On December 22, 2017, the new tax bill was signed into law. The bill itself went through several proposals in the House and Senate before reaching the Oval Office, including many provisions addressing employee benefits. Now that the bill is law, how will the new tax plan impact employee benefits?
Here are answers to three questions employers might have about the new tax plan’s impact on their benefits offerings.
How Are Employee Benefits Affected by the New Tax Plan?
Although sweeping retirement plan legislation did not make it into the final bill, many changes in the new tax plan do affect employee benefits. The most significant changes impact 401(k) loans and fringe benefits. Regarding 401(k) loans, under the previous law, if a plan were to terminate or a participant was to end employment, any outstanding 401(k) loans would be due and payable at the termination event, according to law firm Holland and Hart. If the loan were not repaid in a timely fashion, the participant’s account would be offset by the loan amount due. A participant could elect to roll the loan over to another qualified plan or IRA, if permissible under plan terms, within 60 days of the offset.
Beginning in 2018, however, a participant may have until their due date for tax filing, including extensions, to make such a rollover, in contrast to the 60-day requirement.
Additionally, many fringe benefits have been impacted. While most fringe benefits have been deductible by the employer, the new tax law repeals several of these deductions, including for:
- Qualified transportation fringe benefits (such as parking passes)
- Entertainment and recreation benefits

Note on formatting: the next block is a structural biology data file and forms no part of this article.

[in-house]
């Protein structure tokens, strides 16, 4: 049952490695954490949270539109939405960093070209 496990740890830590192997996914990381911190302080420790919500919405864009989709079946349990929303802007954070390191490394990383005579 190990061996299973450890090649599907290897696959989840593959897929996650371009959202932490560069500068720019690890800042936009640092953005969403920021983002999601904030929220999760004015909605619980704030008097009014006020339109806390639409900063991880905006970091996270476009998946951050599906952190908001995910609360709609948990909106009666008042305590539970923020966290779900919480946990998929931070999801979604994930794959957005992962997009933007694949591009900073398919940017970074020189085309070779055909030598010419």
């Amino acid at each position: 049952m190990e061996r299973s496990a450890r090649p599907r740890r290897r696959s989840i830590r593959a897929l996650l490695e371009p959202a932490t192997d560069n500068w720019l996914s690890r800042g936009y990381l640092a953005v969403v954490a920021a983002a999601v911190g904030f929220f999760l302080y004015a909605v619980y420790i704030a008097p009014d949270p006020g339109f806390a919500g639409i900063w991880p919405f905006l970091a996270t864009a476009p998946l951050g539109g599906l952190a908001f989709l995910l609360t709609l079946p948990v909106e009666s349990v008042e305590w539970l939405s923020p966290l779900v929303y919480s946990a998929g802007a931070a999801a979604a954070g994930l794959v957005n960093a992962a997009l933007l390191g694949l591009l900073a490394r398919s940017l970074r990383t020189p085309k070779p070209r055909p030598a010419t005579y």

- Meals, food and beverages provided to employees (partially repealed)
- Moving expense reimbursement benefits
Most of these fringe benefits changes take effect in 2018, according to Holland and Hart.
Does the New Tax Plan Impact Employer-Provided Health Care Plans?
The new tax bill does repeal the Affordable Care Act’s individual mandate. Although this does not directly impact employer-provided group health care plans, the effect of the repeal can potentially put financial pressure on group plans. For those uninsured who find themselves in catastrophic situations, medical costs are passed along to customers and health insurers, as the Huffington Post reports. This financial pressure could eventually put pressure on the group market through rising costs or additional participation.
How Should Employers Educate and Inform Employees About These Changes?
Employers should examine these tax law amendments and determine which of the employee benefits they offer are impacted. Many plan documents will need to be amended and revised to incorporate these new changes. Employers will need to determine whether they will distribute new summary plan descriptions or a summary of material modifications to their employees as required notices.
Additionally, as Forbes notes, employers should keep all employee benefits information in one location, preferably on a user-friendly website, and should use multiple channels of communication, such as email, regular mail, videos and in-person meetings.
The turnaround on compliance with these amendments is short. Employers will need to determine which documents need to be amended, which notices to send out, which communication tools to use with employees and which internal procedures — such as manuals, forms and payroll entry — need to be adapted to the new law. Any change to employee benefit plans requires a compliance strategy — and with 2018 already underway, employers should be testing and adapting their strategies now.
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This content is provided solely for informational purposes. It is not intended as and does not constitute legal advice. The information contained herein should not be relied upon or used as a substitute for consultation with legal, accounting, tax and/or other professional advisers.